7. Huge Hands

    Later with Joolz last night

    Ok, so I've just watched the Hootenanny on catch up as I was at a friend's house on NYE and they insisted on not watching TV until the fireworks, then we got the rest of the Madness gig. My observations: It appeared to be a show of two house bands, Jools big band and Rudimental. I preferred the latter, which I am surprised to hear myself say. I really liked the Hot 8 brass ensemble but it sounded like Earl was struggling to fill his Sousaphone with air, the bass seemed to drop/slow at times. I was really impressed with Jess Glynne's vocal tone. Marc Almond reminded me of someone's Dad trying to look cool with a load of hair dye and hoofing it through a karaoke. I still don't like Gilson Lavis' drumming style to the point it bugs me. Why they didn't let Dave Swift play bass but kept Gilson on Chic astounds me. Micky Bubbles is a cliche I shouldn't like, but he does have a great voice and makes it look effortless. I liked the raw energy of The Record Company, and the way they got the crowd going on their second track. I could feel myself switching off whenever it went Boogie Woogie, which this year seemed to be more than ever (every time Jools' band played). I would like to add, before I get shot down in flames, these are only my personal opinions. I don't doubt Gilson Lavis is a much better drummer than I ever hoped to be, but I would have loved to have seen a drummer like Rudimental's get a shot on that gig. I also loved the original Tainted Love by Marc Almond, and I've never attempted to play anything bigger than a trombone, so imagine Sousaphone is quite difficult to play well. I'm sure (and hope) these people are not losing sleep over what I think. In summary, there were a few things I didn't like, but plenty that I did. I hope the show manages to continue in some format, but with less indulgence to Mr Holland's favourite style of music. Having said that, if it was my show, I'd probably use every excuse to play my favourite stuff too...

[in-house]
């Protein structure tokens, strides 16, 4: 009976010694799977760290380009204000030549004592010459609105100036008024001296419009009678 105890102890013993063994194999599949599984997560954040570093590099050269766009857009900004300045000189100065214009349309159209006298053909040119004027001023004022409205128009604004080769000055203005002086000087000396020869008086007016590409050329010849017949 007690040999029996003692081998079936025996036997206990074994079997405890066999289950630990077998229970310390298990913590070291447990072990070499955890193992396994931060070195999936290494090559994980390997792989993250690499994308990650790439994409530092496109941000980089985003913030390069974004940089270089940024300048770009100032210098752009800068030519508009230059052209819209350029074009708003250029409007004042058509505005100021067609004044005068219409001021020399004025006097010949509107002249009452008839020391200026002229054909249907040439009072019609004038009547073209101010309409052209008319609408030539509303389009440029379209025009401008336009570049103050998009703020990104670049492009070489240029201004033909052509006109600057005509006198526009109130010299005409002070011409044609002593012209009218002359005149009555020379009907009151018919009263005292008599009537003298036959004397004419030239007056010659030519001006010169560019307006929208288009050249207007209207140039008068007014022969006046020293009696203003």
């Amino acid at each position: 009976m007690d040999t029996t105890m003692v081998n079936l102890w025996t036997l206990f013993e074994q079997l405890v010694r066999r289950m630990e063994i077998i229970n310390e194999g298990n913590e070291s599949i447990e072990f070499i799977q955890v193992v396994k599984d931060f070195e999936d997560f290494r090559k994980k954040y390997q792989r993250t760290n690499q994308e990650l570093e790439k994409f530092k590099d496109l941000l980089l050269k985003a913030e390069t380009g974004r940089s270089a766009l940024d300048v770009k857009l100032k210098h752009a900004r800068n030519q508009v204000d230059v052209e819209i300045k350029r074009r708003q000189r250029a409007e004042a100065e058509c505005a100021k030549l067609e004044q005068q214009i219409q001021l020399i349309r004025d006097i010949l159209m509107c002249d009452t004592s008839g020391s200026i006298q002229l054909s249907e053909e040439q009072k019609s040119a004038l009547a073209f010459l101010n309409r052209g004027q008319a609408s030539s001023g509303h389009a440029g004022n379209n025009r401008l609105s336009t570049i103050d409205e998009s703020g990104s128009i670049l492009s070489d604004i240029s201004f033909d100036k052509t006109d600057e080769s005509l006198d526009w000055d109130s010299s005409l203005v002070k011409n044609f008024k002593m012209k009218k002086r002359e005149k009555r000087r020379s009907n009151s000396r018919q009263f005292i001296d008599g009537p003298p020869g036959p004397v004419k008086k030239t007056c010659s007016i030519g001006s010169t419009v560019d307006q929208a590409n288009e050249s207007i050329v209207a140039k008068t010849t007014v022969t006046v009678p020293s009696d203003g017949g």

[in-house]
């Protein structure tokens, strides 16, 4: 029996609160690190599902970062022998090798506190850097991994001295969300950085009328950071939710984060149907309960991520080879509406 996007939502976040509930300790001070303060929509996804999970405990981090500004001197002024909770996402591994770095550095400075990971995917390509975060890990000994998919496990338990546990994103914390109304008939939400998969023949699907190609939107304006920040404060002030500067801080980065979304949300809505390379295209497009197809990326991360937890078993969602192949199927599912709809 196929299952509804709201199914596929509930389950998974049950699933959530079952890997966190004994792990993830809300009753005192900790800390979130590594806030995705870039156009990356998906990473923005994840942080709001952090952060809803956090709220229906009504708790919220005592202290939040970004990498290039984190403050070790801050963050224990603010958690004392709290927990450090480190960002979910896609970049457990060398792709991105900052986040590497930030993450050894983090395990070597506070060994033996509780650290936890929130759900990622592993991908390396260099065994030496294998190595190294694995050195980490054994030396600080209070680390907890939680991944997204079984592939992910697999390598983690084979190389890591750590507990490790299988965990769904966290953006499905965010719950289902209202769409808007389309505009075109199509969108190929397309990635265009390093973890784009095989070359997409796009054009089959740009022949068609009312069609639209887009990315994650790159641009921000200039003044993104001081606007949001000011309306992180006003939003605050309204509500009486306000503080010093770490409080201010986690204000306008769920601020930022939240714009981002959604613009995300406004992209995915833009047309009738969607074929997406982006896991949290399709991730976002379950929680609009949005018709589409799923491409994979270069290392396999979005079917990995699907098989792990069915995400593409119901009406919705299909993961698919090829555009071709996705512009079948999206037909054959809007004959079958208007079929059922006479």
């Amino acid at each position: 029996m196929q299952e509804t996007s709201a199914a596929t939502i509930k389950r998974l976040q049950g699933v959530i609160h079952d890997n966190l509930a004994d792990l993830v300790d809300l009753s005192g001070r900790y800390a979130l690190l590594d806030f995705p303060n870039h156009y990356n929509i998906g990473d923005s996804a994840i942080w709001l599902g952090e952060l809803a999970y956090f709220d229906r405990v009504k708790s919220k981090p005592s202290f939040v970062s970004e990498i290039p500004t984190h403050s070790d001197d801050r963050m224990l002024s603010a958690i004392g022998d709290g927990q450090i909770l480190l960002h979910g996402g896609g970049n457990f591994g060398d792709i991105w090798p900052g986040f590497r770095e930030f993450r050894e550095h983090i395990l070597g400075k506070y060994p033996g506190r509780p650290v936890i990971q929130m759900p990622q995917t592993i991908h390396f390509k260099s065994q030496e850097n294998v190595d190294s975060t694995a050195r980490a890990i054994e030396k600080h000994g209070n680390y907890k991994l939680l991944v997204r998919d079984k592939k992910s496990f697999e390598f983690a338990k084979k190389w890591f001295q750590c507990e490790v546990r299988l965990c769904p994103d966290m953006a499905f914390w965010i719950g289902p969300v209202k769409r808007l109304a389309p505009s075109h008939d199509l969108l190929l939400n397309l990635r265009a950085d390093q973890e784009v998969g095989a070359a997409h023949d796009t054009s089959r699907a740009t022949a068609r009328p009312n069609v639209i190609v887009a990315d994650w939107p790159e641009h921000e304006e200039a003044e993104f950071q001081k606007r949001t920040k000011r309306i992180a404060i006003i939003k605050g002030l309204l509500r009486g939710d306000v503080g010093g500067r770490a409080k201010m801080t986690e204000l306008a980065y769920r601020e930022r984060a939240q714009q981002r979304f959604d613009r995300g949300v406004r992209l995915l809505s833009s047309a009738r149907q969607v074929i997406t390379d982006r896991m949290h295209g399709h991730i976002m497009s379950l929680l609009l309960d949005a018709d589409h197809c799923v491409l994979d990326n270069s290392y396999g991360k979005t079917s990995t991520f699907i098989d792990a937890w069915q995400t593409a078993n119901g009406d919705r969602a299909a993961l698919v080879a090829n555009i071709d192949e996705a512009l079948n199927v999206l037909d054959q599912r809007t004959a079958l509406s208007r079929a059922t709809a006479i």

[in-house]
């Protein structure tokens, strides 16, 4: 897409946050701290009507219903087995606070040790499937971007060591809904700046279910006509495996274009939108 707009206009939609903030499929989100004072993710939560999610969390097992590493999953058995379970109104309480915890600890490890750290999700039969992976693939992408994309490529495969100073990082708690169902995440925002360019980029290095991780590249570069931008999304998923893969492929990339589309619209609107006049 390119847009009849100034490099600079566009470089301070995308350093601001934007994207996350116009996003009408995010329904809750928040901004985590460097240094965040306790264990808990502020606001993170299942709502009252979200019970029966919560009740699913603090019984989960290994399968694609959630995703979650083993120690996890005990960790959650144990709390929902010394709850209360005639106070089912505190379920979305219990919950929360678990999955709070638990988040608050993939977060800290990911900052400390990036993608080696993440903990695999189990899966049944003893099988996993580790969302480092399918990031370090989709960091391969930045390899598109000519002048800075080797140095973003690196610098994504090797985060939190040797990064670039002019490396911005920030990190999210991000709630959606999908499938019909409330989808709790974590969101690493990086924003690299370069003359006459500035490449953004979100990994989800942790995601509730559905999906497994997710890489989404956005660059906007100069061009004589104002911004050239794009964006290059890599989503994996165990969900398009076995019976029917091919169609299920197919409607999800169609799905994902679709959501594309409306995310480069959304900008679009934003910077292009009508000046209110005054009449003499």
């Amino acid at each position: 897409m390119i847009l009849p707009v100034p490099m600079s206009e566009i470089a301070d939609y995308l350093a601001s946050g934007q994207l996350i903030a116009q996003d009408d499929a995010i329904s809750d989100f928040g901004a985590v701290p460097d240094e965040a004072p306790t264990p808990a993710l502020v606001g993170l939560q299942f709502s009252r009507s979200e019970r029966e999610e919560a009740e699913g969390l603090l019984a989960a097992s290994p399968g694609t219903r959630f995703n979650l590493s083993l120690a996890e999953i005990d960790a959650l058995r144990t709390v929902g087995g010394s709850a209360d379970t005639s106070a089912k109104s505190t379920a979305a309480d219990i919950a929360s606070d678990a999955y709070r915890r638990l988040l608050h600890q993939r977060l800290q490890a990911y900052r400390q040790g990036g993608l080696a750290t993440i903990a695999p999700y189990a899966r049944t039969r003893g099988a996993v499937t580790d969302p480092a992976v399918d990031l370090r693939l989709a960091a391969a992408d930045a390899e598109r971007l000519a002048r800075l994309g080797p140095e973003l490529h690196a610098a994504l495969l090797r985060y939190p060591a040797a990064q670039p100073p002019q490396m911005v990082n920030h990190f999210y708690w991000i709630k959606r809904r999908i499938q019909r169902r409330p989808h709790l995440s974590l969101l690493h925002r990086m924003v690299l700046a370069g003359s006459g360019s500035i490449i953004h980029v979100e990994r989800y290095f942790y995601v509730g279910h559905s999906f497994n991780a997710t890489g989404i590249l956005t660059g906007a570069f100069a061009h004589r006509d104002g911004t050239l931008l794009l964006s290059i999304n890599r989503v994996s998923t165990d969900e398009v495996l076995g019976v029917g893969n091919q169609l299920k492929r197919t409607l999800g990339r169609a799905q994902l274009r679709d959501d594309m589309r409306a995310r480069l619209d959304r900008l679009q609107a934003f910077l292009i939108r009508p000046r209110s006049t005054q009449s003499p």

8. Huge Hands

    Bros Doc